We propose a wave seven telephone diagnostic interview follow-up of the MOAFTS (Missouri Adolescent Female Twin Study) young cohorts A and B (target N=2100 twin interviews), and for some participants who have not yet provided samples, saliva sample collection (target N=840) for genotyping for zygosity confirmation. MOAFTS is a prospective study of a birth cohort of female like-sex twin pairs (N=370 African- American pairs, N=1999 European/Other Ancestry pairs) identified from birth records and first assessed in adolescence, at median age 16. Goals of the project are to characterize, in a broadly representative general population female twin cohort, gene-environment interplay in alcoholism and associated substance use disorders, focusing on (i) parental alcoholism and its associated twin offspring environmental risk-exposures and outcomes, and (ii) the development and course of female drinking and alcohol-related problems, as well as other substance use and problems (particularly tobacco use and dependence), through adolescence into young adulthood, emphasizing precursors/mediators and moderators of genetic and environmental effects on both onset of and recovery from problems. In the most recent data-collection, interviews were completed with approximately 3500 respondents at ages 21-30. Wave seven will provide a further follow-up of alcohol and other substance use and problems, and proximal environmental exposures, so that most twins are through their period of greatest risk for onset of alcohol problems, and the sample will be old enough to be informative about the predictors of remission versus persistence of alcohol problems and heavy drinking (target N=700 assessed at age 30, N=1400 assessed at age 28/N=100 new dependence cases). Our research is motivated by the concern that the genetic transmission of risks of alcohol and other substance use disorders frequently occurs in the context of high-risk environmental exposures commonly associated with parental alcoholism - including interpersonal conflict and divorce or never-cohabitation, step-parent presence, childhood assaultive trauma, family socioeconomic disadvantage - risks that need not be reduced by the departure of an alcoholic parent from the home. Through completion of the wave seven data-collection and data-analyses, our goals are to understand how these early environmental exposures, in combination with genetic effects, influence onset and course of heavy drinking and alcohol problems, either directly, or through effects on timing of onset of alcohol use and on comorbid substance use, and effects on subsequent adult role changes of the twins (early or delayed parenting;relationship formation, conflict and dissolution;education completion, employment, and adult peer relationships);and to identify other variables (history of childhood or adolescent-onset psychopathology, other substance use disorders) that may mediate or moderate these relationships. Current understanding of the genetic epidemiology of female alcohol use disorders is based largely on either retrospective or underpowered studies - a gap that the MOAFTS cohort will help to fill.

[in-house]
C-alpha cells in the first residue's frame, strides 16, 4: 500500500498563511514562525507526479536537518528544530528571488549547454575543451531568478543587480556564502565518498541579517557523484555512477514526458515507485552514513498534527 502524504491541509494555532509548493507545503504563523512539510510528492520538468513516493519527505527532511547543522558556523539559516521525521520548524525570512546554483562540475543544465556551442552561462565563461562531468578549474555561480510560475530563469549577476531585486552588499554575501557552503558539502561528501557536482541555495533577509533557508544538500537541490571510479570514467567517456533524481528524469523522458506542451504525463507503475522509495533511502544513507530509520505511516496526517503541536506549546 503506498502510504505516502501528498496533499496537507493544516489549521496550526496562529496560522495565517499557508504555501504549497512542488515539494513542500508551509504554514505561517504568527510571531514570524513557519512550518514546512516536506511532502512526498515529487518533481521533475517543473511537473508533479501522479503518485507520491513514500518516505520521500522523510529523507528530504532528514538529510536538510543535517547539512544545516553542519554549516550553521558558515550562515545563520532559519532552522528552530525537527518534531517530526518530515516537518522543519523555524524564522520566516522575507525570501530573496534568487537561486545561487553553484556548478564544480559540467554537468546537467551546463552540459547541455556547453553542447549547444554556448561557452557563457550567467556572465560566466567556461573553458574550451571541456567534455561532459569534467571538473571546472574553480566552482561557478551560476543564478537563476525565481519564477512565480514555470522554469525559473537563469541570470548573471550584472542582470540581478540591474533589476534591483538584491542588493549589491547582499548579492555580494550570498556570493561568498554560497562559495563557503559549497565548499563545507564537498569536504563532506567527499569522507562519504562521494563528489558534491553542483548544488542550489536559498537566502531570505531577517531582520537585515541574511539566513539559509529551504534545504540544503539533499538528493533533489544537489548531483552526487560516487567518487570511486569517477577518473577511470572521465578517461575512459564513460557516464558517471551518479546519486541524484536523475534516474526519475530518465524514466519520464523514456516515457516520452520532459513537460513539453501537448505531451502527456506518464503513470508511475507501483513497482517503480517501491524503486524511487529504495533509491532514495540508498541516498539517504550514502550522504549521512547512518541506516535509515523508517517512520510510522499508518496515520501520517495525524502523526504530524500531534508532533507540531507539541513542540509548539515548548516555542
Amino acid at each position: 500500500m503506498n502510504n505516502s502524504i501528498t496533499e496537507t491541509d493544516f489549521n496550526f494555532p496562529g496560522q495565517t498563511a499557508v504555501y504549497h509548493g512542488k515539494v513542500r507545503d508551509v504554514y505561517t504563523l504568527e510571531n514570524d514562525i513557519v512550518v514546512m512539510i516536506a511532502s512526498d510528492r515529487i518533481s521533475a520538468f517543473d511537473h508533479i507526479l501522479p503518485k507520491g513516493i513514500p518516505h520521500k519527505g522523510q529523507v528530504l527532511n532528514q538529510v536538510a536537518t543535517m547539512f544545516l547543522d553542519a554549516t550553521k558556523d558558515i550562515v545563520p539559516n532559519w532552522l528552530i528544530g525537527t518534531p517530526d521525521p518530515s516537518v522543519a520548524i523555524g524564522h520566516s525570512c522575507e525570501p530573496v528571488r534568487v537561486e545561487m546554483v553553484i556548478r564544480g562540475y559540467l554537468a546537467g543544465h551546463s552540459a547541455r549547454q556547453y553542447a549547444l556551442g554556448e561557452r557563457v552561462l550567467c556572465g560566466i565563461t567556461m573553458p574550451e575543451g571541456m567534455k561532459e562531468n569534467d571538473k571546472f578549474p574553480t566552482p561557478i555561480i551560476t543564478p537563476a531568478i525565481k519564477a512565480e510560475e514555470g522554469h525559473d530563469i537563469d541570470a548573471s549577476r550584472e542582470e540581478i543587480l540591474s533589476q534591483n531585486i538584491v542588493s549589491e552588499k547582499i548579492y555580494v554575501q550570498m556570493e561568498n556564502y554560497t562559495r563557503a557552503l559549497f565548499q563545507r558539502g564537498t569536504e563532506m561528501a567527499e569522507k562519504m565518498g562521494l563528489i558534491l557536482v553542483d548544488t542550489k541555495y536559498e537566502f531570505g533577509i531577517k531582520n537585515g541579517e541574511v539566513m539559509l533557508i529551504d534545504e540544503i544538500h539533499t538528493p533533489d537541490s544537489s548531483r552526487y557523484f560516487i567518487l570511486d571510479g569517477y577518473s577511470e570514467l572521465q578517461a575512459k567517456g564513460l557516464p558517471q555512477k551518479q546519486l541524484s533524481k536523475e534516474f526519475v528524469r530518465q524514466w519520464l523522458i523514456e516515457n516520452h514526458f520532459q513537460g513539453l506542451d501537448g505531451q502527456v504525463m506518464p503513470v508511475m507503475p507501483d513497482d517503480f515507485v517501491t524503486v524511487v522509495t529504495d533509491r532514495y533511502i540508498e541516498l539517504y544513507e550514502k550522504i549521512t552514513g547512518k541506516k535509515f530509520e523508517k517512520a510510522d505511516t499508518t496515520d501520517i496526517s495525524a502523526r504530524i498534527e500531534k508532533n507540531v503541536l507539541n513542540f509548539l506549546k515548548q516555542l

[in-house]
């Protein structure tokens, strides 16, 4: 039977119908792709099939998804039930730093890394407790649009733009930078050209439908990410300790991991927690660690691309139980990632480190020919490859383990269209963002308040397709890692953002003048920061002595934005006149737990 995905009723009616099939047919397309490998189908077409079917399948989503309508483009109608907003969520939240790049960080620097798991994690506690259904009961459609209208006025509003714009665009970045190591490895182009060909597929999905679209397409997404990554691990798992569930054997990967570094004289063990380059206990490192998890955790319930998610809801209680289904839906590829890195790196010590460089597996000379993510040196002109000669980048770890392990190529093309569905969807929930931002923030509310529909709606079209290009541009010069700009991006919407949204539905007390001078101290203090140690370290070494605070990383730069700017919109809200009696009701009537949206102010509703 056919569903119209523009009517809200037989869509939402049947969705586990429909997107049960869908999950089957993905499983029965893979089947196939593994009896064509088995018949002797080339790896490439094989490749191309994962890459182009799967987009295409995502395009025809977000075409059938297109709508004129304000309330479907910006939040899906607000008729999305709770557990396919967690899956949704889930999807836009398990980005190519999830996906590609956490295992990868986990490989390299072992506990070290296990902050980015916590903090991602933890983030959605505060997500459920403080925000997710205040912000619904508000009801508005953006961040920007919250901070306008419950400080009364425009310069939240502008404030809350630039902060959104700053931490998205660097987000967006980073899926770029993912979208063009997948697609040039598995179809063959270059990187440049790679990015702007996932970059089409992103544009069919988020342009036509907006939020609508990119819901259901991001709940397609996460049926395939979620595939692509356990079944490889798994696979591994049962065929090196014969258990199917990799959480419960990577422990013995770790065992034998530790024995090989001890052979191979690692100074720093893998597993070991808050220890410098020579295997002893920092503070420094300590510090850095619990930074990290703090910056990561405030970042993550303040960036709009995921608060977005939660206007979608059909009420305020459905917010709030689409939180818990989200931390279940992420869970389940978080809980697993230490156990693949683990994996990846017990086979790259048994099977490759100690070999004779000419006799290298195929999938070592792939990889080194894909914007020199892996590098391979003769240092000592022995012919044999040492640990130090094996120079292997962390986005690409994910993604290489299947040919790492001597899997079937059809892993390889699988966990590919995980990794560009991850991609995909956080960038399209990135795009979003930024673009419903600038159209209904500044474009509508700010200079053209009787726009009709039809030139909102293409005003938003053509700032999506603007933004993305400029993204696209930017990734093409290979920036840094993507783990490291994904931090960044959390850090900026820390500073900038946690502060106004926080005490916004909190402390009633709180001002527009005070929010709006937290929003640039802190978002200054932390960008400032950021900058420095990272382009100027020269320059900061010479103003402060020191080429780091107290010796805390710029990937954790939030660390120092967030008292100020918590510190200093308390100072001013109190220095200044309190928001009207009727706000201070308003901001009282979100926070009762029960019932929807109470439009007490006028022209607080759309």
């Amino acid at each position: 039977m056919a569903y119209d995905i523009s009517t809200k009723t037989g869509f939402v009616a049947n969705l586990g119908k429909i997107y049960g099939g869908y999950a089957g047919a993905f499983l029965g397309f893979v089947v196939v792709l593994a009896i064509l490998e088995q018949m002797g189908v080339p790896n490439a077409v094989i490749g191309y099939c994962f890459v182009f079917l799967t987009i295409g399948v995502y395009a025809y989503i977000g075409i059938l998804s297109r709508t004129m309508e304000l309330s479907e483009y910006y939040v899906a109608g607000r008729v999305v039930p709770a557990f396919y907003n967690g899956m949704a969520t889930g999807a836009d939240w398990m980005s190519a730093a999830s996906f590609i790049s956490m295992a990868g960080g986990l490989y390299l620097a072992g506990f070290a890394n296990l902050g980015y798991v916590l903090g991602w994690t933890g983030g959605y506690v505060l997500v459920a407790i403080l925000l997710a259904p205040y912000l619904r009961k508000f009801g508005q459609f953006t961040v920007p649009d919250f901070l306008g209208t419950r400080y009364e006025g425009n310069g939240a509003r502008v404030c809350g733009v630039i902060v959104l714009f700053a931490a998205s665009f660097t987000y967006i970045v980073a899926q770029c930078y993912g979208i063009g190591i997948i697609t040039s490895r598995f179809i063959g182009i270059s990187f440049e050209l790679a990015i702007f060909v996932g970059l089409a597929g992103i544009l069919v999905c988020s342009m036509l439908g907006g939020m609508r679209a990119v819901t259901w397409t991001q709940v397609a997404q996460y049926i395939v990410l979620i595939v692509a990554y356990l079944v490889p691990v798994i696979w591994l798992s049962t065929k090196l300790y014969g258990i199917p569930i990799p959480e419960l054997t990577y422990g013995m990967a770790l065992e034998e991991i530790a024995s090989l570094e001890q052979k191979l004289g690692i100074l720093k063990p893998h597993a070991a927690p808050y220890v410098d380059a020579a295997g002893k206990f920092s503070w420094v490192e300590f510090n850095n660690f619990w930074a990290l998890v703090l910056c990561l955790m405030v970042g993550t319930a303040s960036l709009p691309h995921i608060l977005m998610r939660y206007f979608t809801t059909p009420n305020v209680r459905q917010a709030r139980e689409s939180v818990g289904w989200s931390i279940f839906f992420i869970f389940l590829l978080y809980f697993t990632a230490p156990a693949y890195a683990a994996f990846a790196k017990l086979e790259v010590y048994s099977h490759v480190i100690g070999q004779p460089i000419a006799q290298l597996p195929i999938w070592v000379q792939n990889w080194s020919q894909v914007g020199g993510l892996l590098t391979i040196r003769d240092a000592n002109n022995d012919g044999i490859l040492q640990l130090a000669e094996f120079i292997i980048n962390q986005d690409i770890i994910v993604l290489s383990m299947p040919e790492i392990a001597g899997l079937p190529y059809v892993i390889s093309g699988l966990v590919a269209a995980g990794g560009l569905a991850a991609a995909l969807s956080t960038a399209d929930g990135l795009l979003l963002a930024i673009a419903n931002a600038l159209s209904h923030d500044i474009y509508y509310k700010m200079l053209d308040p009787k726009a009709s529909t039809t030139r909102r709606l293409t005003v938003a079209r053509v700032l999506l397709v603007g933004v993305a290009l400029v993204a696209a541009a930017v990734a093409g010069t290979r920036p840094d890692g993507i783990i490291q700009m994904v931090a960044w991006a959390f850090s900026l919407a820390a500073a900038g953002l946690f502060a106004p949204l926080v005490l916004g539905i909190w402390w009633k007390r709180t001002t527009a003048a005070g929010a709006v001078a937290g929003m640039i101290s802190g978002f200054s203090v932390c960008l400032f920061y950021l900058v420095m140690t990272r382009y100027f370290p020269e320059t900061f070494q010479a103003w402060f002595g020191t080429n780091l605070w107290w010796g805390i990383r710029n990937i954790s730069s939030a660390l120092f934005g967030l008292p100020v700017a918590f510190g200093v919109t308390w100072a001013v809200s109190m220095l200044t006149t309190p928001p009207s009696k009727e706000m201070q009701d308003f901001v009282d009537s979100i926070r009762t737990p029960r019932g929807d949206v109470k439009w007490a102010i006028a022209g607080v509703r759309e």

Alcohol misuse by young women is associated with significant impairments including difficulties in forming and maintaining stable romantic relationships, delayed reproduction, and impaired parenting, as well as risks associated with hazardous use. Better understanding of risk-mechanisms leading to the onset and persistence versus remission of female alcohol misuse in adolescence and young adulthood will have important implications for motivating and better targeting prevention and intervention efforts for young women and, in some cases, mitigating risks to their children.
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